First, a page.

Last year the Republican Study Committee in the House of Representatives began a purge of conservative staffers. The organization, which collaborated with outside conservative groups to push the House GOP right and hold the House GOP Leadership accountable, fired several staffers who were doing just that.
Since then, the Republican Study Committee has been less a check on the wayward drift of the House GOP and more a "conservative seal of approval" for decidedly not-conservative measures. In fact, in an organized manner, moderates have slowly, over time, trickled into the RSC and systematically dismantled its core functions. There are now 157 congressmen in the Republican Study Committee, including [mc_name name='Rep. Renee Ellmers (R-NC)' chamber='house' mcid='E000291' ], [mc_name name='Rep. Martha Roby (R-AL)' chamber='house' mcid='R000591' ], [mc_name name='Rep. Buck McKeon (R-CA)' chamber='house' mcid='M000508' ] (now retired), [mc_name name='Rep. Jeffrey Denham (R-CA)' chamber='house' mcid='D000612' ], and many others who hover at or below 50% in the Heritage Action scorecard.
The Republican Study Committee, the one time home of conservatives in the House, is now just another fraternity of the GOP with its members getting labeled "conservative" by virtue of membership instead of votes.
Because the purpose of the Republican Study Committee no longer exists, conservatives in the House need a new group to continue that purpose. We know the purpose because the progenitor of the Republican Study Committee documented its creation. That progenitor is none other than Edwin J. Feulner, Jr., the first president of the Heritage Foundation.
Time and time again over the last forty years, Ed Feulner's prescience has led conservatives through rough times. His wisdom should be heeded again.
Feulner's documentation of the rise of the RSC is contained in his book Conservatives Stalk the House. Historically, the RSC existed to push the House GOP to the right with Reagan as President.
Should the Republicans retain control of the White House in the 1984 election, the need for an RSC-type information service bureau will remain, but the need for an ideological cutting edge will be magnified. As we have been reminded throughout Ronald Reagan's presidency, the conservative position is very comfortable when in opposition and free from having to implement policy, but the temptation to "cut deals" with Democratic adversaries to implement policy can prove overwhelming. . . .
If the Republican Study Committee maints a modicum of independence, it will continue to serve as a beacon for conservative ideas, a reminder to all branches of government of their responsibilities to the nation.
If the RSC shrinks from its duties, if it allows the executive branch to establish the entire legislative agenda, if it refuses to "frame the issues" in a conservative manner by bowing to the ideological deviations in store, the Republican Study Committee will sink to an impotent posture. However, a new group of ideologically committed conservative House members and staff aides willing to establish and implement a conservative legislative agenda will undoubtedly move in to fill the vacuum.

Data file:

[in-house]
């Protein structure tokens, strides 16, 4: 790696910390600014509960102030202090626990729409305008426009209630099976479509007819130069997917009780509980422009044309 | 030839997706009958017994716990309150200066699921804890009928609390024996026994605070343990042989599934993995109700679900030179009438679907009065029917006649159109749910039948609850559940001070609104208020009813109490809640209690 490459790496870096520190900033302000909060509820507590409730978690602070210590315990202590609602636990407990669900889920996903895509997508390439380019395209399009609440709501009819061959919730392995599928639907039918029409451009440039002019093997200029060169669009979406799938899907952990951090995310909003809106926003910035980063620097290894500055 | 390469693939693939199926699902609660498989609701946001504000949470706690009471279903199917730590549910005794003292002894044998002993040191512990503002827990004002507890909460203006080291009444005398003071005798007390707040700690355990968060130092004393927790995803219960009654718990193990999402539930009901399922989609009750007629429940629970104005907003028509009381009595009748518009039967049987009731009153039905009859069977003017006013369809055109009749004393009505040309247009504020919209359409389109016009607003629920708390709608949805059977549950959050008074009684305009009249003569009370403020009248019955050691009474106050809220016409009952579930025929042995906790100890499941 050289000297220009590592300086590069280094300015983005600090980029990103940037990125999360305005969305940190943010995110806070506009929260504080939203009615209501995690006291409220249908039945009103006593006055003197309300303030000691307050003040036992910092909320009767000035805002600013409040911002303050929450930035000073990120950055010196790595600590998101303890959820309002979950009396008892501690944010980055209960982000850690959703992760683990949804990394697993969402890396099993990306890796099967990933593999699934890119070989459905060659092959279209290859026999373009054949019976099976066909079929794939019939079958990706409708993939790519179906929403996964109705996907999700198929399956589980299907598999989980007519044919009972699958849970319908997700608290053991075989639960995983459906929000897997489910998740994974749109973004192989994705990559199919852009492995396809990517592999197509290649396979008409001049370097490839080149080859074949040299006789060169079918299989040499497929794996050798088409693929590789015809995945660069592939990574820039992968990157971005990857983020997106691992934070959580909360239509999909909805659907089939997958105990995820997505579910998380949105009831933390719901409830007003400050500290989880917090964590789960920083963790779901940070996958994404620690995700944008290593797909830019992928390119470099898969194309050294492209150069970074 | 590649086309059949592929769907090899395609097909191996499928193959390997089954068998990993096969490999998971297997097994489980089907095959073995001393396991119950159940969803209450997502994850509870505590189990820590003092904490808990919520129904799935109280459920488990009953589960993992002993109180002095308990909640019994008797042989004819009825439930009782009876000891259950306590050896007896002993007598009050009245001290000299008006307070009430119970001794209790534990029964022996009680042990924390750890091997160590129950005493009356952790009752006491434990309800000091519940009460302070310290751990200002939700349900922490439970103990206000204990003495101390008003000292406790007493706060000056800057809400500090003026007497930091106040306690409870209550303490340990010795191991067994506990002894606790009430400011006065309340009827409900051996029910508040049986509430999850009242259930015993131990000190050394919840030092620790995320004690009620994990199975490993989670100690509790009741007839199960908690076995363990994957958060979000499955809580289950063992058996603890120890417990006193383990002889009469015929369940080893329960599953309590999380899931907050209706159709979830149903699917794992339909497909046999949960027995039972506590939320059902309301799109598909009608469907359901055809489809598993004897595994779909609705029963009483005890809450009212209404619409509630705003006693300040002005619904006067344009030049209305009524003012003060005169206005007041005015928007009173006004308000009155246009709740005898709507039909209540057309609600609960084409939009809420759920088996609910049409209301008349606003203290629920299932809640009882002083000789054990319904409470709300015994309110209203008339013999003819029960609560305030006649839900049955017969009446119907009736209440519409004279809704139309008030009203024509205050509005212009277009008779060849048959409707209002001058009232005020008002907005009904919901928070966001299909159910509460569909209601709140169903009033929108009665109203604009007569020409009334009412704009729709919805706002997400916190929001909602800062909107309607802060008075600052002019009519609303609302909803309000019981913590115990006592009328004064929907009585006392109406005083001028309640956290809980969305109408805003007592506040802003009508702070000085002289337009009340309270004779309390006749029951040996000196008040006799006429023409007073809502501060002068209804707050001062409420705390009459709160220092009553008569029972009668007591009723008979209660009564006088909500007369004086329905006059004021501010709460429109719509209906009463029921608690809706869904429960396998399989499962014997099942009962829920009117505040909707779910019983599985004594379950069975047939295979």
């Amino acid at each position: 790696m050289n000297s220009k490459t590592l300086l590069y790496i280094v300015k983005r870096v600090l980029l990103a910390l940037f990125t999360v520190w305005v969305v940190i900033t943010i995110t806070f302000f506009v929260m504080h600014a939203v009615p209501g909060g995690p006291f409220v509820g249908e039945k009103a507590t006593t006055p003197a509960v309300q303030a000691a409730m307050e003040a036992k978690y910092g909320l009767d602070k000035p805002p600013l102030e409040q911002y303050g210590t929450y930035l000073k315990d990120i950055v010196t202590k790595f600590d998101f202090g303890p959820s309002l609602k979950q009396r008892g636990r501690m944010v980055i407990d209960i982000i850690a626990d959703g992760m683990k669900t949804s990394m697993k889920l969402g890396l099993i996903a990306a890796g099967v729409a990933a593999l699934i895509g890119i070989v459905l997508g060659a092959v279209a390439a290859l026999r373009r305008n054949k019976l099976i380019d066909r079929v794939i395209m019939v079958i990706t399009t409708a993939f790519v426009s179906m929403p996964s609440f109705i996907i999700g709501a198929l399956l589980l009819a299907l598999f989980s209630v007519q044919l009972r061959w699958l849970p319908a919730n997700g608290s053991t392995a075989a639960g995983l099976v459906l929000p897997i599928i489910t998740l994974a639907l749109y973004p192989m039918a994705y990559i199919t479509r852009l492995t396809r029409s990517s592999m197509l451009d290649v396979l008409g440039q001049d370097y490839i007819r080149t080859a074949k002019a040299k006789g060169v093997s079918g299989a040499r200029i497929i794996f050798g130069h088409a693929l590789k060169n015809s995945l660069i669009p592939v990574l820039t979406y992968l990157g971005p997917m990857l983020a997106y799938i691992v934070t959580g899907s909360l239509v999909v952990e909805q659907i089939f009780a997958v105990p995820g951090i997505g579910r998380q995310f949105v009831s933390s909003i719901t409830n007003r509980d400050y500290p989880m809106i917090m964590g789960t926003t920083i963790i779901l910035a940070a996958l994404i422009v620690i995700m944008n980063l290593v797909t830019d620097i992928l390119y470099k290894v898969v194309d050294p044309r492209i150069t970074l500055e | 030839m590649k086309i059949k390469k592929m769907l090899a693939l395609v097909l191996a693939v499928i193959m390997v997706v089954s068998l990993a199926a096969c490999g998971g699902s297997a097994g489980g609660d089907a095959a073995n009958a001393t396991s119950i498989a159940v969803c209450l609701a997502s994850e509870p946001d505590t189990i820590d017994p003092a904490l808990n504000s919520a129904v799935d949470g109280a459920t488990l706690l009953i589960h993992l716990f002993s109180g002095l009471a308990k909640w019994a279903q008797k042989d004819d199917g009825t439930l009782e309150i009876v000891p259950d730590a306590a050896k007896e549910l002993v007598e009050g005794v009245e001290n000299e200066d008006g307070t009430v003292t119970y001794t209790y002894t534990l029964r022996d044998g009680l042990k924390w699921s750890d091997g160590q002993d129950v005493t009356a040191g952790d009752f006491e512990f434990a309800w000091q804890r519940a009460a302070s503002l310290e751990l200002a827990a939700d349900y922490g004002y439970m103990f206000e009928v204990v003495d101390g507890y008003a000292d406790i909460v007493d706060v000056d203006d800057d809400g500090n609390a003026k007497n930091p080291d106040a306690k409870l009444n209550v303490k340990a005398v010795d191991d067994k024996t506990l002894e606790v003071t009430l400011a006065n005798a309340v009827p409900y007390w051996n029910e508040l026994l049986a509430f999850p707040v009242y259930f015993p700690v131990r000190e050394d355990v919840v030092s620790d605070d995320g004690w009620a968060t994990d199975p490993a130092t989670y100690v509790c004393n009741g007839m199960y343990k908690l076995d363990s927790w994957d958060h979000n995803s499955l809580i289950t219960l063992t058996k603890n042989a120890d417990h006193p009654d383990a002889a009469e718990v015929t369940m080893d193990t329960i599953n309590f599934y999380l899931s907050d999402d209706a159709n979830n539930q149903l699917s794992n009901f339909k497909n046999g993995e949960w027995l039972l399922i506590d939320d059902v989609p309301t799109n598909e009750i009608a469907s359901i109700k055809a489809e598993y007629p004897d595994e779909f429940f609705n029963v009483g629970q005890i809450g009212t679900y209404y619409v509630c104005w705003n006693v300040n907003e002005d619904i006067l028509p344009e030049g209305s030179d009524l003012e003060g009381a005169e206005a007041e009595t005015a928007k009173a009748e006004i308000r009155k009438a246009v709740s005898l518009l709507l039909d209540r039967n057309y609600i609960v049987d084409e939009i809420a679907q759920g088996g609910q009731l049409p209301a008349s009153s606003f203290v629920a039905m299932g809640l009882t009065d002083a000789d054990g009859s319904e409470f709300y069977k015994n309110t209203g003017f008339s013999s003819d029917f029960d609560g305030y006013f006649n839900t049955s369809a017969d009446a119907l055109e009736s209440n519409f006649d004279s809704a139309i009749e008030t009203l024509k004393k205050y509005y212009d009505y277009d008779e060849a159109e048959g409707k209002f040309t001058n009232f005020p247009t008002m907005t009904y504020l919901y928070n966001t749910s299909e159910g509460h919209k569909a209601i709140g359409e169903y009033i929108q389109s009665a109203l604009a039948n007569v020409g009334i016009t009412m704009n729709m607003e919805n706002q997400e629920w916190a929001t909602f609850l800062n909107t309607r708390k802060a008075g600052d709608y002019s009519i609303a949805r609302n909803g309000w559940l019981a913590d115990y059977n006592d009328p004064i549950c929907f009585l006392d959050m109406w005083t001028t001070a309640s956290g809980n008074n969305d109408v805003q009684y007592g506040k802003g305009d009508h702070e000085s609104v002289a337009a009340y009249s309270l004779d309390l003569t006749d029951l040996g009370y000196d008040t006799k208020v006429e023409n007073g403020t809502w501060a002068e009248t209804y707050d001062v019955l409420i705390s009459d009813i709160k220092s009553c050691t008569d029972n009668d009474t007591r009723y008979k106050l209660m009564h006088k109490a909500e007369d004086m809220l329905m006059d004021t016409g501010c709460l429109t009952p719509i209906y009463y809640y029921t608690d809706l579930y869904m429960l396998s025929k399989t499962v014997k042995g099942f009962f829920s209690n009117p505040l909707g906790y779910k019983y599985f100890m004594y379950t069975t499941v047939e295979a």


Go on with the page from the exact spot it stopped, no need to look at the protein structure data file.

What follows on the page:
Feulner was right then. His instincts have proven right for 40 years. He not only transformed the Heritage Foundation into the premiere ideas generator for the right over his tenure there, but he saw where the GOP iteself was headed. Instead of trying to hold the line for Reagan and steer the GOP in the House right, he saw the GOP Leadership return to its pre-Reagan milquetoast days. The consultants and politicians who sat on the sidelines for Reagan's eight years moved back out of the shadows and back into power.
So he started Heritage Action for America, which could be used as an effective grassroots organizing tool to hold Republicans accountable to their promises. His foresight there too has helped advance conservatism. Then, at retirement, he advocated for Senator Jim DeMint to replace him. DeMint had experience in holding the GOP accountable and challenging the leadership from inside and outside.
Thirty-one years ago, chronicling the rise of the Republican Study Committee he helped build, Ed Feulner documented the conditions on which a new group should rise.
Those conditions are now met. The RSC has filled itself up with moderates who want the imprimatur of being conservative. But while giving them cover and label, these moderates have systematically removed conservative staffers, disrupted relations with outside conservative groups, and sought to give license to leadership instead of hold leadership accountable.
The check on leadership is gone. The generator of ideas from a conservative perspective has been neutered. "[T]he Republican Study Committee [has sunk] to an impotent posture." The time has come for a new conservative group.